A former slave, and a distinguished human rights leader, Frederick Douglass documents his experiences in bondage in his autobiography, Narrative of the Life of Frederick Douglass. Douglass exposes the horrors and injustices of slavery while expressing his sentiments of the idea of American slavery and the hypocrisy of slave owners. The autobiography ultimately inspired and influenced abolitionists, creating a revolution in the North. Despite accusations of inaccuracy, Douglass effectively disproves the mythology of slavery through his vivid and poignant accounts as a slave himself.
Frederick Douglass refutes the mythology of slavery by rebuking its romantic image. Many were blind to the atrocities of slavery due to their belief that slavery consisted of fair treatment and contentment. Another false romantic image includes the idea that the slaves sing because of joy in their daily toils. Despite these false beliefs, Douglass reveals that the songs that slaves sing are a “testimony against slavery, and a prayer to God for deliverance from chains” (29). These songs of sorrow and anguish prove that slavery was by no means just or fair, but subjugate and demeaning. These songs convince people to believe that these are indications of joy, but Douglass claims that this belief is “impossible to conceive of a greater mistake...the songs of the slave represent the sorrow of his heart” (30). Douglass disproves this common misconception and contradicts Romantic assumptions of satisfaction in bondage. Also, Douglass condemns the hypocrisy of slaveowners and the belief that slavery is justified by Christianity. It is evident that slave owners such as Mr. Thomas Auld, become more cruel through their strong belief ...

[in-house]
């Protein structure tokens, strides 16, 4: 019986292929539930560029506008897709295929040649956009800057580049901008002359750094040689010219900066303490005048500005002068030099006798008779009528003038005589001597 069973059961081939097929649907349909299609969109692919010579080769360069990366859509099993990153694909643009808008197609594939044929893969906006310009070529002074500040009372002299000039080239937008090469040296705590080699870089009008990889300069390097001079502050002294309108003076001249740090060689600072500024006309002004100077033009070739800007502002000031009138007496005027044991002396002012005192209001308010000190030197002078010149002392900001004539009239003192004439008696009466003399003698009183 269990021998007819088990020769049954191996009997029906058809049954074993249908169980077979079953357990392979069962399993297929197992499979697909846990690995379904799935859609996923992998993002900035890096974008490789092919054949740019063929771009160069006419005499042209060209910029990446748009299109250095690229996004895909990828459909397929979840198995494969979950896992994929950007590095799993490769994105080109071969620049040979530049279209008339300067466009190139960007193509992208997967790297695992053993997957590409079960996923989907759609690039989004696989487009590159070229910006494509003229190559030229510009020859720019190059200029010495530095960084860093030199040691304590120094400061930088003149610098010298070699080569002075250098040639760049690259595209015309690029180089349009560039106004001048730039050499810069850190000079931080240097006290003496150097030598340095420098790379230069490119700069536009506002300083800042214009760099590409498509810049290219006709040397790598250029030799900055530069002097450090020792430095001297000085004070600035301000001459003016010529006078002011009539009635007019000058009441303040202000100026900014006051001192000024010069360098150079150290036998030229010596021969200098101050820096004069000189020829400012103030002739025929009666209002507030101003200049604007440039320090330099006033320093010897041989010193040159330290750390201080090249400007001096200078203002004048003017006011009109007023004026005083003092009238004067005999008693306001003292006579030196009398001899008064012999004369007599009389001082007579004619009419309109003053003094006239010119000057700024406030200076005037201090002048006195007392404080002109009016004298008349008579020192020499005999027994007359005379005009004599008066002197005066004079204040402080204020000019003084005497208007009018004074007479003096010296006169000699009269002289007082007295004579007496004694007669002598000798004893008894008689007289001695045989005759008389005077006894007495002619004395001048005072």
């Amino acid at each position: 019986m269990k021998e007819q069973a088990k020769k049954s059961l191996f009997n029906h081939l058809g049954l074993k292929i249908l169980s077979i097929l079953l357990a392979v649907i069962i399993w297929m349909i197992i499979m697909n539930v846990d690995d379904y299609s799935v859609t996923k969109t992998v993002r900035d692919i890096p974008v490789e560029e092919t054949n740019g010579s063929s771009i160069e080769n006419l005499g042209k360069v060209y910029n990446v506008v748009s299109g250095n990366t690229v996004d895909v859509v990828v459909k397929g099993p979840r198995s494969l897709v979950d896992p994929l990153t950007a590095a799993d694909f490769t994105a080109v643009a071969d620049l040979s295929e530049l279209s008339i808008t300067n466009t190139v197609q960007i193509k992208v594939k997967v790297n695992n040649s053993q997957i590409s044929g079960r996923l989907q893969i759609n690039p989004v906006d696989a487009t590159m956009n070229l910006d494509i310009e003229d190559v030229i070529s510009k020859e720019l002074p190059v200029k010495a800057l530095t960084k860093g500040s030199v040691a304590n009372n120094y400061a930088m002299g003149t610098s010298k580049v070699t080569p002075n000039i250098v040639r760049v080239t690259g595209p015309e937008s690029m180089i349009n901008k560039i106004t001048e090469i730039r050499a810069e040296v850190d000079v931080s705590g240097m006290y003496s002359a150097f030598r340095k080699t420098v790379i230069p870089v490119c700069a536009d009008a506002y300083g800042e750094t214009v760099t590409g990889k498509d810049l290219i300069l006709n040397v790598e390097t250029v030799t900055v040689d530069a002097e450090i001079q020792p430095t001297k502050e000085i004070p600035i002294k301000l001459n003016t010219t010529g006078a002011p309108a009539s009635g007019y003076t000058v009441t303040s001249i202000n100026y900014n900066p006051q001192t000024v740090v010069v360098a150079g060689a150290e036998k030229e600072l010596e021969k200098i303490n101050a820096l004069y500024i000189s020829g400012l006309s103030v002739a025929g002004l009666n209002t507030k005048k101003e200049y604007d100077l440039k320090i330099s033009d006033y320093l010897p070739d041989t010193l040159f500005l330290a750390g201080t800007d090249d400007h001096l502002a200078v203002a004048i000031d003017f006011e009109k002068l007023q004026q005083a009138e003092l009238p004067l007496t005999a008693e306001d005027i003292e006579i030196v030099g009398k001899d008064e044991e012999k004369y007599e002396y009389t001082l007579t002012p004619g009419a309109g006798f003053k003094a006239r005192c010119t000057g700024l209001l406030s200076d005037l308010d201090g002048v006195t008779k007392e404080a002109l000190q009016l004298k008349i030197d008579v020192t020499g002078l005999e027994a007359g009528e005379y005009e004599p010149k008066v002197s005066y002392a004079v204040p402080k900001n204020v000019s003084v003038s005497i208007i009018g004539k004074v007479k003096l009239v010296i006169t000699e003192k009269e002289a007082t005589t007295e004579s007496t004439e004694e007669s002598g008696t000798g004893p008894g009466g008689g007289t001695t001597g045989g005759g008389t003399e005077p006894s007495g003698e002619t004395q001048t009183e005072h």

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...f dissipation” (83). The owners dangle false hope of freedom as they scheme to divide and conquer the slaves, convincing them that they are better off as slaves.
In conclusion, Frederick Douglass’ riveting narrative effectively debunks the mythology of slavery by addressing the false romantic image of slavery, intellectual inferiority of black slaves, the disloyalty among slaves, and Christianity as its justification. It is evident that many were blind to the atrocities of slavery and formed a false image of slavery hidden by the facade of refinement and gentility of the south. Douglas’s narrative exposes the harsh realities of life in bondage and provoking abolitionists’ uproar in the north; ultimately fueling the Civil War. Frederick Douglass’ efforts are not in vain as he successfully leads his race from darkness to enlightenment by means of this narrative.
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